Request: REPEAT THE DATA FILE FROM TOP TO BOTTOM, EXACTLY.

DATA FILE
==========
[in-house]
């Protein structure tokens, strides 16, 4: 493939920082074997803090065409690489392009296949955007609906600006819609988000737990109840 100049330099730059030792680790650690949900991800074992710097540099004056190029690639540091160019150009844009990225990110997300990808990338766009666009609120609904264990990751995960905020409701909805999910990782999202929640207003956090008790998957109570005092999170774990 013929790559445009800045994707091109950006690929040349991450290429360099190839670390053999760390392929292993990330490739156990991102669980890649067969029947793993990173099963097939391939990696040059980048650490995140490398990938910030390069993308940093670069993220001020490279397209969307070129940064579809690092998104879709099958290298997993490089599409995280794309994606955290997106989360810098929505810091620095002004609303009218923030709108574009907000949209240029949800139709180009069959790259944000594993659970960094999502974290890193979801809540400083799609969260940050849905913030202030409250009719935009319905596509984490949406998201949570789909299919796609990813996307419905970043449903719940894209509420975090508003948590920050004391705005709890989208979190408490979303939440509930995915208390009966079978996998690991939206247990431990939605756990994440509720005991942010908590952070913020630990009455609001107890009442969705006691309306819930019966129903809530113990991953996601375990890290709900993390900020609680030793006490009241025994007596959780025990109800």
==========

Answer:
[in-house]
């Protein structure tokens, strides 16, 4: 493939920082074997803090065409690489392009296949955007609906600006819609988000737990109840 100049330099730059030792680790650690949900991800074992710097540099004056190029690639540091160019150009844009990225990110997300990808990338766009666009609120609904264990990751995960905020409701909805999910990782999202929640207003956090008790998957109570005092999170774990 013929790559445009800045994707091109950006690929040349991450290429360099190839670390053999760390392929292993990330490739156990991102669980890649067969029947793993990173099963097939391939990696040059980048650490995140490398990938910030390069993308940093670069993220001020490279397209969307070129940064579809690092998104879709099958290298997993490089599409995280794309994606955290997106989360810098929505810091620095002004609303009218923030709108574009907000949209240029949800139709180009069959790259944000594993659970960094999502974290890193979801809540400083799609969260940050849905913030202030409250009719935009319905596509984490949406998201949570789909299919796609990813996307419905970043449903719940894209509420975090508003948590920050004391705005709890989208979190408490979303939440509930995915208390009966079978996998690991939206247990431990939605756990994440509720005991942010908590952070913020630990009455609001107890009442969705006691309306819930019966129903809530113990991953996601375990890290709900993390900020609680030793006490009241025994007596959780025990109800």